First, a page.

nature, the Shari’a modifies it and trains the evil-commanding soul, according to the Shafi’i school, most of whose followers are villagers, semi-nomadic, and occupied in manual labour: “Ablutions are spoilt by touching a woman; the slightest uncleanliness is harmful.” While according to the Hanafi School, since the great majority of it followers have entered social life and become ‘semi-civilized:’ “Touching women does not spoil the ablutions; there is licence for a small amount of uncleanliness.”
Now we shall consider a manual worker and a gentleman. Due to his craft and the manner of his livelihood, a worker is afflicted with mixing with and being in contact with women who are canonically strangers to him. Since he sits at the same hearth as them and is involved with unclean things, nature and his evil-commanding soul find the field empty and may attack him. Therefore, in order to form a barrier against such attacks, the Shari’a states concerning them: “Your ablutions will be spoilt; do not touch the women. Your prayers will be invalid; do not be tainted.” A heavenly voice rings in his spiritual ears. Whereas, in accordance with social custom and in the name of common morality, the gentleman –on condition he is honourable– is not afflicted with being in contact with women who are canonically strangers to him, and in the name of cleanliness of civilization, he is not tainted to any degree with unclean things. Therefore, in the Hanafi school, the Shari’a has not shown him harshness and censure; it has shown its permissive side, and lightened it. “If your hand has been touched, your ablutions are not spoilt. If you are ashamed and do not perform the istinja in public, there is no harm in it. A small amount of uncleanliness is permitted.” It saves him from scruples. Thus, two drops from the ocean as examples for you. Make analogies with them, and if you can, balance them on the scales of the Shari’a in this way, with the balance of Sha’rani’s Mizan.1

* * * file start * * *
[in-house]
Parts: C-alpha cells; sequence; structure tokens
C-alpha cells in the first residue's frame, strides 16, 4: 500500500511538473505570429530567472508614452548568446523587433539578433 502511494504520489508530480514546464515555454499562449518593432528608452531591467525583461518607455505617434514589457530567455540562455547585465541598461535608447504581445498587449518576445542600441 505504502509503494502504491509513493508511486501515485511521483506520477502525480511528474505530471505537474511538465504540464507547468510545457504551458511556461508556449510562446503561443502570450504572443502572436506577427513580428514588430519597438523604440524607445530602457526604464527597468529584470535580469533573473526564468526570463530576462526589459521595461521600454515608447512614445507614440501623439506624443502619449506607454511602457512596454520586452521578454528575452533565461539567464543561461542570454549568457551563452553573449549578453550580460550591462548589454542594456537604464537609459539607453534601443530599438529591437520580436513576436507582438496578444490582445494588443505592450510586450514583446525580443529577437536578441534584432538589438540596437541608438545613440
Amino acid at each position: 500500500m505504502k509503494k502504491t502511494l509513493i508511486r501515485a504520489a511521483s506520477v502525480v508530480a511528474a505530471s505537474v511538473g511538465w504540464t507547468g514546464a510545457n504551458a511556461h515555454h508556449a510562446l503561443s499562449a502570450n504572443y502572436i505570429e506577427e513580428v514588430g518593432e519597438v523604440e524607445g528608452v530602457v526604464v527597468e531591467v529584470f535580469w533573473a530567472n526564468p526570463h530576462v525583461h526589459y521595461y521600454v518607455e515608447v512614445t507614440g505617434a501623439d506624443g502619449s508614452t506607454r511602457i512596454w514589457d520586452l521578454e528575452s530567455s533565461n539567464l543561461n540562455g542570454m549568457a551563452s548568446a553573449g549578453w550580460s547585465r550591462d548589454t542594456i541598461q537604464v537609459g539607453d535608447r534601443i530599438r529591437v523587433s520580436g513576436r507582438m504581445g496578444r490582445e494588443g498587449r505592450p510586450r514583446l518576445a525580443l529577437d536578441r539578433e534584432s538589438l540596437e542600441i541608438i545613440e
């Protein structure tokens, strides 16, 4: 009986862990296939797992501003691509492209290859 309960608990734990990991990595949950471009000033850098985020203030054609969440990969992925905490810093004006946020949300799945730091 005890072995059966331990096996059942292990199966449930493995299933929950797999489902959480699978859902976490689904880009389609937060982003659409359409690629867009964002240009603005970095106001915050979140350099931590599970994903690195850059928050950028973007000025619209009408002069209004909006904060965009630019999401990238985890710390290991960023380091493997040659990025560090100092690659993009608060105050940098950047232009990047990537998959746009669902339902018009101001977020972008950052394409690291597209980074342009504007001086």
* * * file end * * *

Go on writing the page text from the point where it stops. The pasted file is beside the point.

Glory be unto You, we have no knowledge save that which You have taught us; indeed You are All-Knowing, All-Wise.2
O God! Grant blessings and peace to the one in whom were embodied the lights of Your love through the beauty of Your attributes; the comprehensive mirror to the manifestations of Your Most Beautiful Names; in whom was focussed the rays of Your love for the art which is in Your creatures; the most perfect and wonderful of Your artefacts, who was a sample of the perfections of Your art and an index of the beauties of Your inscriptions; and who reflected the subtleties of Your love and Your desire that Your art be appreciated; the most elevated herald of Your fine art, who proclaimed in resounding voice admiration
See, Sharani, al-Mizan al-Kubra.